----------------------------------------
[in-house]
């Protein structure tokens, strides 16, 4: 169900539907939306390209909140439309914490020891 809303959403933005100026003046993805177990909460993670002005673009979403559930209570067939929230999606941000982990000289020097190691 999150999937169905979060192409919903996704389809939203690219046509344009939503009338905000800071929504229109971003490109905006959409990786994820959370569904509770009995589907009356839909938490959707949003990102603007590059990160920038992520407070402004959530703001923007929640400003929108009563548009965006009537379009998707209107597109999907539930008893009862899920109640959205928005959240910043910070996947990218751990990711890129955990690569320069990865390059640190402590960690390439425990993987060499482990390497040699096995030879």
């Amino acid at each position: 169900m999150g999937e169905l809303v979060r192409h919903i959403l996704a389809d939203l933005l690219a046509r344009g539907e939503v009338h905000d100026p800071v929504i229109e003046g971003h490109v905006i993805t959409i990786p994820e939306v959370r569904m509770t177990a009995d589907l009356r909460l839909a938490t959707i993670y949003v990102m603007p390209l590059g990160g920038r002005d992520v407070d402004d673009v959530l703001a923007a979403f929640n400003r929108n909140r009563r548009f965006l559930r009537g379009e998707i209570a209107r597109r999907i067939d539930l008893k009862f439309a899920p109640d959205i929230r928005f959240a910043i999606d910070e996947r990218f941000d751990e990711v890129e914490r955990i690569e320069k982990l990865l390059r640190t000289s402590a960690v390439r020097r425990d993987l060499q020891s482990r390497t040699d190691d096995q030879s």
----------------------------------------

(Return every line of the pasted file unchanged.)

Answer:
[in-house]
């Protein structure tokens, strides 16, 4: 169900539907939306390209909140439309914490020891 809303959403933005100026003046993805177990909460993670002005673009979403559930209570067939929230999606941000982990000289020097190691 999150999937169905979060192409919903996704389809939203690219046509344009939503009338905000800071929504229109971003490109905006959409990786994820959370569904509770009995589907009356839909938490959707949003990102603007590059990160920038992520407070402004959530703001923007929640400003929108009563548009965006009537379009998707209107597109999907539930008893009862899920109640959205928005959240910043910070996947990218751990990711890129955990690569320069990865390059640190402590960690390439425990993987060499482990390497040699096995030879």
């Amino acid at each position: 169900m999150g999937e169905l809303v979060r192409h919903i959403l996704a389809d939203l933005l690219a046509r344009g539907e939503v009338h905000d100026p800071v929504i229109e003046g971003h490109v905006i993805t959409i990786p994820e939306v959370r569904m509770t177990a009995d589907l009356r909460l839909a938490t959707i993670y949003v990102m603007p390209l590059g990160g920038r002005d992520v407070d402004d673009v959530l703001a923007a979403f929640n400003r929108n909140r009563r548009f965006l559930r009537g379009e998707i209570a209107r597109r999907i067939d539930l008893k009862f439309a899920p109640d959205i929230r928005f959240a910043i999606d910070e996947r990218f941000d751990e990711v890129e914490r955990i690569e320069k982990l990865l390059r640190t000289s402590a960690v390439r020097r425990d993987l060499q020891s482990r390497t040699d190691d096995q030879s």